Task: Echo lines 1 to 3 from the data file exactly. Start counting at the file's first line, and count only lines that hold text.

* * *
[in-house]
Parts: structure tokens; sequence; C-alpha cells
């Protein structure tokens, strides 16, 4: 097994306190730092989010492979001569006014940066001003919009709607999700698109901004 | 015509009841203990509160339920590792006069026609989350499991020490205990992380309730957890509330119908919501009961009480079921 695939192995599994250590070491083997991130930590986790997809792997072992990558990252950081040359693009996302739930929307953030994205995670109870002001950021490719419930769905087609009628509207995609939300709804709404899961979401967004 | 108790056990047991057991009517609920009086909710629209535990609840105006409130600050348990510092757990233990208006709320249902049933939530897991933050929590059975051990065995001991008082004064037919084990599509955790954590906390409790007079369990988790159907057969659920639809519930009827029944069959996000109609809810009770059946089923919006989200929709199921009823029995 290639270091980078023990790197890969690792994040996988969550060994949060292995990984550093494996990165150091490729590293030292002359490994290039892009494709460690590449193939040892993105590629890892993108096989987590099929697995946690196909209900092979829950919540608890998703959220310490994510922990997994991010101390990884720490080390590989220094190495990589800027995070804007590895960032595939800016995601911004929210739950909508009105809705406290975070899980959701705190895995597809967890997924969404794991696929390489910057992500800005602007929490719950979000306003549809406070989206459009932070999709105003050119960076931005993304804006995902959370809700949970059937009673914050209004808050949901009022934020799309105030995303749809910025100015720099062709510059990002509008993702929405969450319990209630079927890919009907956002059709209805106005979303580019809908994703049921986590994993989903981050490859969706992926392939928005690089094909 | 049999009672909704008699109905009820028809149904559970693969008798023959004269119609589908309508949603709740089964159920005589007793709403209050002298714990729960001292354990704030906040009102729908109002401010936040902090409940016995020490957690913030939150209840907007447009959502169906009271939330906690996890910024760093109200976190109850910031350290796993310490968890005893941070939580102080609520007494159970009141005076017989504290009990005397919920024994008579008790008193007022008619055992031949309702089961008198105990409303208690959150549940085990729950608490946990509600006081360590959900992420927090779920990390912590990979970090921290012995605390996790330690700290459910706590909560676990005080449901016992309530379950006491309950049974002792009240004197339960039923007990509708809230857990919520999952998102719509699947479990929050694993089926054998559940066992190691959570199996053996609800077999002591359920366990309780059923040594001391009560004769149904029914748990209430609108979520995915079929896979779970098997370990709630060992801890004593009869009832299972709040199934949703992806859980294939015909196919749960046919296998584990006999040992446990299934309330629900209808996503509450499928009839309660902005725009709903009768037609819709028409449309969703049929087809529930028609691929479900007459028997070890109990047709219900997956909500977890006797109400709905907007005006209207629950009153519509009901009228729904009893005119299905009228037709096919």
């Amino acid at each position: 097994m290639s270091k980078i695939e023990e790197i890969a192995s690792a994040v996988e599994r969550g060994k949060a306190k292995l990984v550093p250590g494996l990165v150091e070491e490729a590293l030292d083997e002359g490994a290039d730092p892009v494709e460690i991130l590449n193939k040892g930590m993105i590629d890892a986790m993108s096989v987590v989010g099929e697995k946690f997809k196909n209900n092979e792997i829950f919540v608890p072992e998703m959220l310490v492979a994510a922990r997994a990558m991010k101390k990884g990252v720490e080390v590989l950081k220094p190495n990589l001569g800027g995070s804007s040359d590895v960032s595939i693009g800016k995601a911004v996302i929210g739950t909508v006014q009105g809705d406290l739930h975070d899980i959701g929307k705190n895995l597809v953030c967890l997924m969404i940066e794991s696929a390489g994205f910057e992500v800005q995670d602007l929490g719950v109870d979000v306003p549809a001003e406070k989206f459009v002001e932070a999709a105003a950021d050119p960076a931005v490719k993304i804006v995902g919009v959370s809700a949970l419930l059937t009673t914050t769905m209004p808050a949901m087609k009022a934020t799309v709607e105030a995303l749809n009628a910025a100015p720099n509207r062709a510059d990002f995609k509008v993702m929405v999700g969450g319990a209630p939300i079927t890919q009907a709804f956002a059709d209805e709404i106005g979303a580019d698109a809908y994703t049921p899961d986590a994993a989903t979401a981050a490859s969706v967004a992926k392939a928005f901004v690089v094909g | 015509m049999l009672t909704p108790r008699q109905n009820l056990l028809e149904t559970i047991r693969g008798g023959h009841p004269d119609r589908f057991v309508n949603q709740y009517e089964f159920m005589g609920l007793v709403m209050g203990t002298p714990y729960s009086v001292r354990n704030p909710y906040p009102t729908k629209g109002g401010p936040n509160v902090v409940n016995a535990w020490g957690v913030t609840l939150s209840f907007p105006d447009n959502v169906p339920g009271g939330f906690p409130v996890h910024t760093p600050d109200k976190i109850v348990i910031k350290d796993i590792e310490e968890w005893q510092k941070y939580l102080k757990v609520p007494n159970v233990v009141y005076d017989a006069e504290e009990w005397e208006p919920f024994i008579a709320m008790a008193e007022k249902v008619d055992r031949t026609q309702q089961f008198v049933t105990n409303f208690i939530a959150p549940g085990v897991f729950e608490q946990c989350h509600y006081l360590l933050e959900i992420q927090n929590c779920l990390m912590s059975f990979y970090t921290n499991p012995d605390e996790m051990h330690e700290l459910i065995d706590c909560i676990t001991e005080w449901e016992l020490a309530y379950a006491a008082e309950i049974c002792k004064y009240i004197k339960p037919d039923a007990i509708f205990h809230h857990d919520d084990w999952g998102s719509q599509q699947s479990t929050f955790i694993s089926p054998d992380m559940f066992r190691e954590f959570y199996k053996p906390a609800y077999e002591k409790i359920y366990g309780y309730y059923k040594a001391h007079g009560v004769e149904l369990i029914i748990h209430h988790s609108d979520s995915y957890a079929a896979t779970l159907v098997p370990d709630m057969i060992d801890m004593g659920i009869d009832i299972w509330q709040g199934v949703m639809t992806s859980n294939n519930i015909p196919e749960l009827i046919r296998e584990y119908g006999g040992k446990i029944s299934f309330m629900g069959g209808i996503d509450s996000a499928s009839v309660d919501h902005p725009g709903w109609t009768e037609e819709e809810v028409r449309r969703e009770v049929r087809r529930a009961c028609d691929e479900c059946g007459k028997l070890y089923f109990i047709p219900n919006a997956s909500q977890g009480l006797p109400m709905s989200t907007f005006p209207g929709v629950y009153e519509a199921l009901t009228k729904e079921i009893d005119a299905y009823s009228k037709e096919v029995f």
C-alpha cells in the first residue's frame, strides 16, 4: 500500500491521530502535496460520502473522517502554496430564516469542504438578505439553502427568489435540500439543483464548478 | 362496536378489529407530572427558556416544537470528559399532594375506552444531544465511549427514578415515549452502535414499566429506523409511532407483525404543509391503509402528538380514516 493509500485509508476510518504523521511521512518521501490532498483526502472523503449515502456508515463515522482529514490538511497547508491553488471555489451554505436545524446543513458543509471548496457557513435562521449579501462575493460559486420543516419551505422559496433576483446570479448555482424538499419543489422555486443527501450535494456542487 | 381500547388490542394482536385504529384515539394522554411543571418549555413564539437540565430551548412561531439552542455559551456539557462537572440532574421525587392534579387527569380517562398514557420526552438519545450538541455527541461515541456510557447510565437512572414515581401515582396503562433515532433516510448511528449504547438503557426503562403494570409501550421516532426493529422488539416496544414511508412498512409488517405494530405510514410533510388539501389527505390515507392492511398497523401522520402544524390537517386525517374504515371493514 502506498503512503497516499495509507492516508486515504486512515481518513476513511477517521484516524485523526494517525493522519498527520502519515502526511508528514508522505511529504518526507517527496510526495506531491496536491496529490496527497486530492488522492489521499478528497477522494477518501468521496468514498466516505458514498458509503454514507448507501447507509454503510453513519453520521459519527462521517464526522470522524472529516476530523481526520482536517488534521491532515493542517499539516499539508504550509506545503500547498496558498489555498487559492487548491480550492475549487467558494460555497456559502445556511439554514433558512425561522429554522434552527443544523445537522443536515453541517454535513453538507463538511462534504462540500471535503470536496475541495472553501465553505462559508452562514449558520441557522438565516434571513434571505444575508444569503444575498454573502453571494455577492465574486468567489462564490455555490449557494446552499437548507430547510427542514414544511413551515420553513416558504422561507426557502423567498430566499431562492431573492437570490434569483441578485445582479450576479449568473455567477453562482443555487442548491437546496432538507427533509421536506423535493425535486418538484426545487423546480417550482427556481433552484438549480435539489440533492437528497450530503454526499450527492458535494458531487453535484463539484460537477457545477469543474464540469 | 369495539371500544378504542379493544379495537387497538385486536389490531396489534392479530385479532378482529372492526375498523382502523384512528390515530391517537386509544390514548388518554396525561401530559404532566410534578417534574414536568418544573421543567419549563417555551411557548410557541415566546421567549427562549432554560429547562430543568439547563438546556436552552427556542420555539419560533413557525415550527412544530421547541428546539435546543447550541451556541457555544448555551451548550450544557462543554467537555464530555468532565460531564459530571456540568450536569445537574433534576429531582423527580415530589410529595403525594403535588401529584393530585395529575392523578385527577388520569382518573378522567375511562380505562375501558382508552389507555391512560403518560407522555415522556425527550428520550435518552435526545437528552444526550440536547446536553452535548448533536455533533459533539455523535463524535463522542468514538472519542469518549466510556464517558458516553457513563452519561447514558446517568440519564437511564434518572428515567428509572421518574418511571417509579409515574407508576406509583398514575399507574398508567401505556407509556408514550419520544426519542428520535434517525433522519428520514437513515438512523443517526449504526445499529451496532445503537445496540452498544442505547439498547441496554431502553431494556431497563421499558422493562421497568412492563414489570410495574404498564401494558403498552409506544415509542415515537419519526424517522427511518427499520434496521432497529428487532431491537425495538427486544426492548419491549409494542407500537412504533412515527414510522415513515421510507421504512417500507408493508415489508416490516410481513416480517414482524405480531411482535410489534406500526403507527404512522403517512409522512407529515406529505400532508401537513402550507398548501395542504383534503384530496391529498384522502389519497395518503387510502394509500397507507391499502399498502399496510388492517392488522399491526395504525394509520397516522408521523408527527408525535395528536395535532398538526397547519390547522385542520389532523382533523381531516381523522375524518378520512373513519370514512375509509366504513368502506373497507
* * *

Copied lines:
[in-house]
Parts: structure tokens; sequence; C-alpha cells
């Protein structure tokens, strides 16, 4: 097994306190730092989010492979001569006014940066001003919009709607999700698109901004 | 015509009841203990509160339920590792006069026609989350499991020490205990992380309730957890509330119908919501009961009480079921 695939192995599994250590070491083997991130930590986790997809792997072992990558990252950081040359693009996302739930929307953030994205995670109870002001950021490719419930769905087609009628509207995609939300709804709404899961979401967004 | 108790056990047991057991009517609920009086909710629209535990609840105006409130600050348990510092757990233990208006709320249902049933939530897991933050929590059975051990065995001991008082004064037919084990599509955790954590906390409790007079369990988790159907057969659920639809519930009827029944069959996000109609809810009770059946089923919006989200929709199921009823029995 290639270091980078023990790197890969690792994040996988969550060994949060292995990984550093494996990165150091490729590293030292002359490994290039892009494709460690590449193939040892993105590629890892993108096989987590099929697995946690196909209900092979829950919540608890998703959220310490994510922990997994991010101390990884720490080390590989220094190495990589800027995070804007590895960032595939800016995601911004929210739950909508009105809705406290975070899980959701705190895995597809967890997924969404794991696929390489910057992500800005602007929490719950979000306003549809406070989206459009932070999709105003050119960076931005993304804006995902959370809700949970059937009673914050209004808050949901009022934020799309105030995303749809910025100015720099062709510059990002509008993702929405969450319990209630079927890919009907956002059709209805106005979303580019809908994703049921986590994993989903981050490859969706992926392939928005690089094909 | 049999009672909704008699109905009820028809149904559970693969008798023959004269119609589908309508949603709740089964159920005589007793709403209050002298714990729960001292354990704030906040009102729908109002401010936040902090409940016995020490957690913030939150209840907007447009959502169906009271939330906690996890910024760093109200976190109850910031350290796993310490968890005893941070939580102080609520007494159970009141005076017989504290009990005397919920024994008579008790008193007022008619055992031949309702089961008198105990409303208690959150549940085990729950608490946990509600006081360590959900992420927090779920990390912590990979970090921290012995605390996790330690700290459910706590909560676990005080449901016992309530379950006491309950049974002792009240004197339960039923007990509708809230857990919520999952998102719509699947479990929050694993089926054998559940066992190691959570199996053996609800077999002591359920366990309780059923040594001391009560004769149904029914748990209430609108979520995915079929896979779970098997370990709630060992801890004593009869009832299972709040199934949703992806859980294939015909196919749960046919296998584990006999040992446990299934309330629900209808996503509450499928009839309660902005725009709903009768037609819709028409449309969703049929087809529930028609691929479900007459028997070890109990047709219900997956909500977890006797109400709905907007005006209207629950009153519509009901009228729904009893005119299905009228037709096919």